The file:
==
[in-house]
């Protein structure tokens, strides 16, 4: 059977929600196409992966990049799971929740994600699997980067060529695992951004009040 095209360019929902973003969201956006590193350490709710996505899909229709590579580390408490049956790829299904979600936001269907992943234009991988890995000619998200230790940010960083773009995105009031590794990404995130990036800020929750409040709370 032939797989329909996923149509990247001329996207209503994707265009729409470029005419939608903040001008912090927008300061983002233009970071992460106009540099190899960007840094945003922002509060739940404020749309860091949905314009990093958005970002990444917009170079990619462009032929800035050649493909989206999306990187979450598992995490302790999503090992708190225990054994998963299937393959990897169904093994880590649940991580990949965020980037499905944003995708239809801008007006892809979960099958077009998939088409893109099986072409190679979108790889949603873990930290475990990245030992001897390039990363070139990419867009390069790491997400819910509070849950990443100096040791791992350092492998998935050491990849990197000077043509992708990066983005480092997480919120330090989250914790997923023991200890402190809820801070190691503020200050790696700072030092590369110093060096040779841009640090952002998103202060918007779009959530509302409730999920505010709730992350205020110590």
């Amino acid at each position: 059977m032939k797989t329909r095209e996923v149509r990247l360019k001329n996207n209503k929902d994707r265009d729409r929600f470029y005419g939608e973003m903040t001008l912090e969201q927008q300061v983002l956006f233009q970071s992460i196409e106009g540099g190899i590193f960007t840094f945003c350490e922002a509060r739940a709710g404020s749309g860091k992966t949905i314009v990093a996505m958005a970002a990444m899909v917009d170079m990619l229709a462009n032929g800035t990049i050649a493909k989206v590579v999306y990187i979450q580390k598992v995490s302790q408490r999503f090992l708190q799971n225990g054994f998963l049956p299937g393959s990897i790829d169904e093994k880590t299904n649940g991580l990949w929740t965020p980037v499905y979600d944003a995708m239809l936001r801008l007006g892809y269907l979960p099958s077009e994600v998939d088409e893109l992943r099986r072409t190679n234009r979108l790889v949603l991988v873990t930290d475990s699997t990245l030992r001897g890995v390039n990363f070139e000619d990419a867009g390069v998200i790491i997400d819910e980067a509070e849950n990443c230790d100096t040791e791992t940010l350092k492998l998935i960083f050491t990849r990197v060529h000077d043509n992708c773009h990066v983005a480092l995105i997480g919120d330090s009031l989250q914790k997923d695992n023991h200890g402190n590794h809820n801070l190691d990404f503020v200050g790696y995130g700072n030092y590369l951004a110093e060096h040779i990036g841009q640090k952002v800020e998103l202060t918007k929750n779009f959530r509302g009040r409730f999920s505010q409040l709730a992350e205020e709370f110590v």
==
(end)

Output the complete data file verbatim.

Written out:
[in-house]
């Protein structure tokens, strides 16, 4: 059977929600196409992966990049799971929740994600699997980067060529695992951004009040 095209360019929902973003969201956006590193350490709710996505899909229709590579580390408490049956790829299904979600936001269907992943234009991988890995000619998200230790940010960083773009995105009031590794990404995130990036800020929750409040709370 032939797989329909996923149509990247001329996207209503994707265009729409470029005419939608903040001008912090927008300061983002233009970071992460106009540099190899960007840094945003922002509060739940404020749309860091949905314009990093958005970002990444917009170079990619462009032929800035050649493909989206999306990187979450598992995490302790999503090992708190225990054994998963299937393959990897169904093994880590649940991580990949965020980037499905944003995708239809801008007006892809979960099958077009998939088409893109099986072409190679979108790889949603873990930290475990990245030992001897390039990363070139990419867009390069790491997400819910509070849950990443100096040791791992350092492998998935050491990849990197000077043509992708990066983005480092997480919120330090989250914790997923023991200890402190809820801070190691503020200050790696700072030092590369110093060096040779841009640090952002998103202060918007779009959530509302409730999920505010709730992350205020110590």
């Amino acid at each position: 059977m032939k797989t329909r095209e996923v149509r990247l360019k001329n996207n209503k929902d994707r265009d729409r929600f470029y005419g939608e973003m903040t001008l912090e969201q927008q300061v983002l956006f233009q970071s992460i196409e106009g540099g190899i590193f960007t840094f945003c350490e922002a509060r739940a709710g404020s749309g860091k992966t949905i314009v990093a996505m958005a970002a990444m899909v917009d170079m990619l229709a462009n032929g800035t990049i050649a493909k989206v590579v999306y990187i979450q580390k598992v995490s302790q408490r999503f090992l708190q799971n225990g054994f998963l049956p299937g393959s990897i790829d169904e093994k880590t299904n649940g991580l990949w929740t965020p980037v499905y979600d944003a995708m239809l936001r801008l007006g892809y269907l979960p099958s077009e994600v998939d088409e893109l992943r099986r072409t190679n234009r979108l790889v949603l991988v873990t930290d475990s699997t990245l030992r001897g890995v390039n990363f070139e000619d990419a867009g390069v998200i790491i997400d819910e980067a509070e849950n990443c230790d100096t040791e791992t940010l350092k492998l998935i960083f050491t990849r990197v060529h000077d043509n992708c773009h990066v983005a480092l995105i997480g919120d330090s009031l989250q914790k997923d695992n023991h200890g402190n590794h809820n801070l190691d990404f503020v200050g790696y995130g700072n030092y590369l951004a110093e060096h040779i990036g841009q640090k952002v800020e998103l202060t918007k929750n779009f959530r509302g009040r409730f999920s505010q409040l709730a992350e205020e709370f110590v």